And while some fans may think that the reaction to the jeering of Kealtey has been over the top (and some of it has been undermined by hyperbole), what if it starts to become more common? Munster hooker Mike Sherry said this week that he would prefer if those fans who jeered Keatley don't return to games in the future.

"That was really disappointing. It saddened me to hear fans doing that to a Munster player but I know that it is only a small section and I'd prefer if that small section didn't come back to our games," Sherry stated.


Jeering aside, of course it is easy to understand the frustration Munster fans are feeling and why they want their voices heard. It's not just with the performances on the pitch, there's a hangover from the fact that JJ Hanrahan, for example, was allowed to leave the province last season.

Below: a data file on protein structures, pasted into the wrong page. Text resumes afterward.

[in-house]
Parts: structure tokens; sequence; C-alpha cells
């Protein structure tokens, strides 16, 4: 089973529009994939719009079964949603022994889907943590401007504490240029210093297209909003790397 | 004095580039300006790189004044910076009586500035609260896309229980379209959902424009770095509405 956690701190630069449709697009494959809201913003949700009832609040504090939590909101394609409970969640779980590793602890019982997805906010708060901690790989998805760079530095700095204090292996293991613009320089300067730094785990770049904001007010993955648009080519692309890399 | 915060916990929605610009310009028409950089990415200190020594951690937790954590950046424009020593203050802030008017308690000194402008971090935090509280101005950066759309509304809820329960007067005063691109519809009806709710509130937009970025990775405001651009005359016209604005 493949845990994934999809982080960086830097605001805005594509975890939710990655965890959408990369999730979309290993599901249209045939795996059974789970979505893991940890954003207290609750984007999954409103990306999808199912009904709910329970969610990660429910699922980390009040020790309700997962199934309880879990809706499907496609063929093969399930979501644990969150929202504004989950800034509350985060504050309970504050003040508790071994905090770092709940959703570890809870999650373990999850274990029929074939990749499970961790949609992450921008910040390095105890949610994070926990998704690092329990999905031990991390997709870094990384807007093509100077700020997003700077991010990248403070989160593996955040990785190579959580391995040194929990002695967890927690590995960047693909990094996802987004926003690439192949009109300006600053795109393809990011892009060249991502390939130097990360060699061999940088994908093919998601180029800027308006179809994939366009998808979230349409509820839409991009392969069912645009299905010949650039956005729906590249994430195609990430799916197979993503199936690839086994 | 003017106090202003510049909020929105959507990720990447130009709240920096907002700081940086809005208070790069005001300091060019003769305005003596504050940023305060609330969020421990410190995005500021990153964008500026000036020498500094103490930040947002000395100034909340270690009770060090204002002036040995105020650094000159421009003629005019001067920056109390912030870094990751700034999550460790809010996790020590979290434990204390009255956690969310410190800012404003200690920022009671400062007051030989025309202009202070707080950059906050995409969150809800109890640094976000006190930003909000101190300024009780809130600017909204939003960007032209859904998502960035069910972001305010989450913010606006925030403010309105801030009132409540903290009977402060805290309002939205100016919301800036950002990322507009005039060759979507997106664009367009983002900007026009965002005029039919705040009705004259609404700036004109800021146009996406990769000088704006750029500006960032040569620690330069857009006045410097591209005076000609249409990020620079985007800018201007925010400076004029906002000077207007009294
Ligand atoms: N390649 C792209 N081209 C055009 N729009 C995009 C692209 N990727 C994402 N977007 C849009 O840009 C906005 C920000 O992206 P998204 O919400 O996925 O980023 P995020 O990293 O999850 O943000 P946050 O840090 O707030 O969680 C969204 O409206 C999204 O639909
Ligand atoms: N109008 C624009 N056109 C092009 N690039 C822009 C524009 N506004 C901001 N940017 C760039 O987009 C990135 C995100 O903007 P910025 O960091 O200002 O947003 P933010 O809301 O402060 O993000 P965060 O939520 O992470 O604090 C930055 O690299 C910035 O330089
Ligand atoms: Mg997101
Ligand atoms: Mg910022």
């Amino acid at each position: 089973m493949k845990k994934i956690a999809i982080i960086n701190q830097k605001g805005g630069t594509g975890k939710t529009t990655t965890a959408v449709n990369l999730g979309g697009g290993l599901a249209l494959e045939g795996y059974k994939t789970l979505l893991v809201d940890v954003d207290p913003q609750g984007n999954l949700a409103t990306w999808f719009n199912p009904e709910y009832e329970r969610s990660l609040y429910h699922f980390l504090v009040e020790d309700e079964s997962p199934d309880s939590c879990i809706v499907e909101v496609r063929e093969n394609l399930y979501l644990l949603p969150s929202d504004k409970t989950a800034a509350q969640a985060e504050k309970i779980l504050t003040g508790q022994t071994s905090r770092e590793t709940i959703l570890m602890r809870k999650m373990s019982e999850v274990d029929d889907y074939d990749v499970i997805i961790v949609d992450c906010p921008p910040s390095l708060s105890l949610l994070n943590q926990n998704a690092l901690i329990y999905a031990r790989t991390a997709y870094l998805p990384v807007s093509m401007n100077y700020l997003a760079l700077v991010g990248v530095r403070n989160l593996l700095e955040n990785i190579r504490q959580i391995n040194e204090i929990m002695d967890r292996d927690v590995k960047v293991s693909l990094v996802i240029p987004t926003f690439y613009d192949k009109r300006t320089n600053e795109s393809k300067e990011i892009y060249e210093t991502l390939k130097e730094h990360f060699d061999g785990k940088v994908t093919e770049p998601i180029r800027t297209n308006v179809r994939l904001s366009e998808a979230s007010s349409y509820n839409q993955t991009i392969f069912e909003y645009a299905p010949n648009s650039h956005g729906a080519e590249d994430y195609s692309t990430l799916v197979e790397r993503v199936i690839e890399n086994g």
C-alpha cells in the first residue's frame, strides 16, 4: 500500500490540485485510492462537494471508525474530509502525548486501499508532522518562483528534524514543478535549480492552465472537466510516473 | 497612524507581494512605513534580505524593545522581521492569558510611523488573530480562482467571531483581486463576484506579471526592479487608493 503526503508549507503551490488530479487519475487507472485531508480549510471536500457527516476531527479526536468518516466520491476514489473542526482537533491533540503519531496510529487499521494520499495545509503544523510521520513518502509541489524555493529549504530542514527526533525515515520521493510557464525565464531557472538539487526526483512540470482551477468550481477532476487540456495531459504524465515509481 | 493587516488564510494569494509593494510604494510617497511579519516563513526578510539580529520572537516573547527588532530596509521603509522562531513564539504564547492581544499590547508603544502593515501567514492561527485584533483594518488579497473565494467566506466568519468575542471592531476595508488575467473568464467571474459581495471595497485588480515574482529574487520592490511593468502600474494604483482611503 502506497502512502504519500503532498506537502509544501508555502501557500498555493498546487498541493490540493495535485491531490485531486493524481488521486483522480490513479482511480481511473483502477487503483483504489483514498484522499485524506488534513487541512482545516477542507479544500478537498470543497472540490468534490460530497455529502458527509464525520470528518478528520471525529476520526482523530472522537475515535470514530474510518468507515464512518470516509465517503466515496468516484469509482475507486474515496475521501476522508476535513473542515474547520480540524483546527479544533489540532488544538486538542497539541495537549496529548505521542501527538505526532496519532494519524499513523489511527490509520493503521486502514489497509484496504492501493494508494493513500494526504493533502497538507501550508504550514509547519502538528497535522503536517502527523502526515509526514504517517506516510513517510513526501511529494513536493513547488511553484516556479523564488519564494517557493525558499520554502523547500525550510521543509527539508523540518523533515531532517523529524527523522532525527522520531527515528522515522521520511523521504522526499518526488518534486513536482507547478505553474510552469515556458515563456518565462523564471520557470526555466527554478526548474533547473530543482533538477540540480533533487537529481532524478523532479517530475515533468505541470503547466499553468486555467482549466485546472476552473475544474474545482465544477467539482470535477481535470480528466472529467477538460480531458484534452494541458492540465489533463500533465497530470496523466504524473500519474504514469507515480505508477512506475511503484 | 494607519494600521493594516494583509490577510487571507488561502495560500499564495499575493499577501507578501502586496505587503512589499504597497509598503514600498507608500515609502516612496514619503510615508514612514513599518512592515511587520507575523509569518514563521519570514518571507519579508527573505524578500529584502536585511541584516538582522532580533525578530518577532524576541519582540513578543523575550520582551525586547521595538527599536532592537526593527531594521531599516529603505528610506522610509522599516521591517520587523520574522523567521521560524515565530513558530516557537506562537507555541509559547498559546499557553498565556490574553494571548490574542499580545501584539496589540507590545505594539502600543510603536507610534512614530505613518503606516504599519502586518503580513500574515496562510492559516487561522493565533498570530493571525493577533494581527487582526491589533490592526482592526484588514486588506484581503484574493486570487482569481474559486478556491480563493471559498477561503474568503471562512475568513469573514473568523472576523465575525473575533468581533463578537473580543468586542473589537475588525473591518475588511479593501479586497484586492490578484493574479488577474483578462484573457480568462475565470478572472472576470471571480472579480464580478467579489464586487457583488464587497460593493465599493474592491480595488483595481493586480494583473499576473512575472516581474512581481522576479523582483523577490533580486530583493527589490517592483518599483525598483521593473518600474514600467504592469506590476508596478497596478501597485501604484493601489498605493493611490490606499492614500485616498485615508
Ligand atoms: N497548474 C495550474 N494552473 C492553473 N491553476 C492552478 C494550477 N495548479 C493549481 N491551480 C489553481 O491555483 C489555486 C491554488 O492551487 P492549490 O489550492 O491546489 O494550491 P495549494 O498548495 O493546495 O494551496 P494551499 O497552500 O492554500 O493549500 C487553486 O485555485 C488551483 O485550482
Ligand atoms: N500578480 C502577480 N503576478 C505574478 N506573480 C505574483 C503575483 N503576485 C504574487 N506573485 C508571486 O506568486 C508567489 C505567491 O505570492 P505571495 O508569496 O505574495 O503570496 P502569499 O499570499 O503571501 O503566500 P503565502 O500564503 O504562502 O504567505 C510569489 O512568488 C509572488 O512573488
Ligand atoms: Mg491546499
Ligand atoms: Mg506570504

It is also easy to understand why fans don't want to bottle up their disappointment with the team they support and for which they help pay for through tickets, merchandise etc. Are fans only expected to cheer when they're winning and zip it every other time?

We've long learned that fans don't necessarily like being told how to act at matches which isn't already governed by common sense. Who wants to be told what is the most appropriate way to vent frustration (it's simple, you don't), how to be the ultimate happy-clappy supporter, what time you should be in your seats at, how to buy the best designer rose-tinted glasses?

Munster Rugby had every right to issue guidelines to fans about conduct like it did this week with it's R.E.S.P.E.C.T advisory just a few days after the treatment of Keatley. But at the same time, you can understand why it grated with some supporters who wouldn't know what booing or being disrespectful is if it slapped them in the face. In case you haven't read it, the R for example in R.E.S.P.E.C.T stands for "Respect for both teams, officials and stadium staff. Please remember it is a family occasion, we encourage a vocal crowd and sporting behaviour". While the C is for "Call out those around you who display unsporting behaviour".